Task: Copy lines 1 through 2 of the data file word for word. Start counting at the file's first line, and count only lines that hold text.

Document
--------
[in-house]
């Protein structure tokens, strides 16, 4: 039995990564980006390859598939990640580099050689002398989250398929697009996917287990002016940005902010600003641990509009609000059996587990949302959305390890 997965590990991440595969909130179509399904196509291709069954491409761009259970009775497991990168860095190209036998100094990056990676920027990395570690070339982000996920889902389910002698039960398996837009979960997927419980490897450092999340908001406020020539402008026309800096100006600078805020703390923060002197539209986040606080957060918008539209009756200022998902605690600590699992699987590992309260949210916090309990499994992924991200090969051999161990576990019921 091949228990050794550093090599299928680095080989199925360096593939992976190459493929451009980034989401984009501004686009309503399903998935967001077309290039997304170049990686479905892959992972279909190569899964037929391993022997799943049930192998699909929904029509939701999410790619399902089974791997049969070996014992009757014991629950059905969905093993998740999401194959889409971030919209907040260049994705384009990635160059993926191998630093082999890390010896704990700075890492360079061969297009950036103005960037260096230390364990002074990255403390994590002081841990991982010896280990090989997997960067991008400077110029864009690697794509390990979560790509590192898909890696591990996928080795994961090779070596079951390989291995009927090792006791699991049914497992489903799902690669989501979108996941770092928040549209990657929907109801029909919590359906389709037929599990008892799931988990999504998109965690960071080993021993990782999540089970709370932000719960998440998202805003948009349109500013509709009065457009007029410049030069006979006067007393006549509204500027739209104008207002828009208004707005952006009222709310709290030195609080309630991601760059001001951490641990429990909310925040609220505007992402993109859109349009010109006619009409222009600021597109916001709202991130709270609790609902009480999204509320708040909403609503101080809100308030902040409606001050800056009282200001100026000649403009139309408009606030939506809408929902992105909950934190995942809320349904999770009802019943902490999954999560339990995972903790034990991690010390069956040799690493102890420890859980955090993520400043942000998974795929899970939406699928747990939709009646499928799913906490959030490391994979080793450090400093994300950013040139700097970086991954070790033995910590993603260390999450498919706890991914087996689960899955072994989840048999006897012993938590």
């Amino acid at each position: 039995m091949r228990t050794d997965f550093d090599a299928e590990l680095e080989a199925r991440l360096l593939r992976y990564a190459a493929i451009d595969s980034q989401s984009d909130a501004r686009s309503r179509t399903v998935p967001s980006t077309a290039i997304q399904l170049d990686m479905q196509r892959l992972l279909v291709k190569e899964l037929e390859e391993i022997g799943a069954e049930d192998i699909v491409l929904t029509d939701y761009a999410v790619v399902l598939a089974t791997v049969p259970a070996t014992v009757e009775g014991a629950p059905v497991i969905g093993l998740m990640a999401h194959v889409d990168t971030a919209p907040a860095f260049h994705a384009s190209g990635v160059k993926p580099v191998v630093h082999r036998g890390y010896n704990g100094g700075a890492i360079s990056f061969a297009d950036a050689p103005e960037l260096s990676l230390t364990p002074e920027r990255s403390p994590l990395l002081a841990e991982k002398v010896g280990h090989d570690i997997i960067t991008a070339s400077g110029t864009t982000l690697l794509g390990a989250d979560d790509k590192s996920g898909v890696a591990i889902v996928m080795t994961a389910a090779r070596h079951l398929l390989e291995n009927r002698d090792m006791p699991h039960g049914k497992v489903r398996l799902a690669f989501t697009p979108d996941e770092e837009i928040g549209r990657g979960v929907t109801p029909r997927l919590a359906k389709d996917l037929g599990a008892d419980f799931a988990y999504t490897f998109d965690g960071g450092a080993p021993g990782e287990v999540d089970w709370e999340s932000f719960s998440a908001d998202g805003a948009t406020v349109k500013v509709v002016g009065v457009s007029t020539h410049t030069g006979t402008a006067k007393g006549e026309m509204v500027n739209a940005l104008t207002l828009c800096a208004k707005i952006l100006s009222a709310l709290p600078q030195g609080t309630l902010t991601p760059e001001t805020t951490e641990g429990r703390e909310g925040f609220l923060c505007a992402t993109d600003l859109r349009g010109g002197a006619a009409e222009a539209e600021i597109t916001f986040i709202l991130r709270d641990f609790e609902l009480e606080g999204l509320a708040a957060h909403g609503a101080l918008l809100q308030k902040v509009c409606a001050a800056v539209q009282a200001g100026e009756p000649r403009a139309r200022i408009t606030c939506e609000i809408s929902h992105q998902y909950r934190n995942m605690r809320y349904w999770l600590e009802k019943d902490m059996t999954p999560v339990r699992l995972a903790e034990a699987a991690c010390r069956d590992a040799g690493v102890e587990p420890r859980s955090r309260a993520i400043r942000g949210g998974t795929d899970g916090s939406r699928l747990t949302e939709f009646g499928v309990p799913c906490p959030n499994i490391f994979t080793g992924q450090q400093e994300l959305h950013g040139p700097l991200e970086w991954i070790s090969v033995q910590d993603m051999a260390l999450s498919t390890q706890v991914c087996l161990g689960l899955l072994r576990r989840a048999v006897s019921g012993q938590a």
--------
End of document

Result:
[in-house]
């Protein structure tokens, strides 16, 4: 039995990564980006390859598939990640580099050689002398989250398929697009996917287990002016940005902010600003641990509009609000059996587990949302959305390890 997965590990991440595969909130179509399904196509291709069954491409761009259970009775497991990168860095190209036998100094990056990676920027990395570690070339982000996920889902389910002698039960398996837009979960997927419980490897450092999340908001406020020539402008026309800096100006600078805020703390923060002197539209986040606080957060918008539209009756200022998902605690600590699992699987590992309260949210916090309990499994992924991200090969051999161990576990019921 091949228990050794550093090599299928680095080989199925360096593939992976190459493929451009980034989401984009501004686009309503399903998935967001077309290039997304170049990686479905892959992972279909190569899964037929391993022997799943049930192998699909929904029509939701999410790619399902089974791997049969070996014992009757014991629950059905969905093993998740999401194959889409971030919209907040260049994705384009990635160059993926191998630093082999890390010896704990700075890492360079061969297009950036103005960037260096230390364990002074990255403390994590002081841990991982010896280990090989997997960067991008400077110029864009690697794509390990979560790509590192898909890696591990996928080795994961090779070596079951390989291995009927090792006791699991049914497992489903799902690669989501979108996941770092928040549209990657929907109801029909919590359906389709037929599990008892799931988990999504998109965690960071080993021993990782999540089970709370932000719960998440998202805003948009349109500013509709009065457009007029410049030069006979006067007393006549509204500027739209104008207002828009208004707005952006009222709310709290030195609080309630991601760059001001951490641990429990909310925040609220505007992402993109859109349009010109006619009409222009600021597109916001709202991130709270609790609902009480999204509320708040909403609503101080809100308030902040409606001050800056009282200001100026000649403009139309408009606030939506809408929902992105909950934190995942809320349904999770009802019943902490999954999560339990995972903790034990991690010390069956040799690493102890420890859980955090993520400043942000998974795929899970939406699928747990939709009646499928799913906490959030490391994979080793450090400093994300950013040139700097970086991954070790033995910590993603260390999450498919706890991914087996689960899955072994989840048999006897012993938590």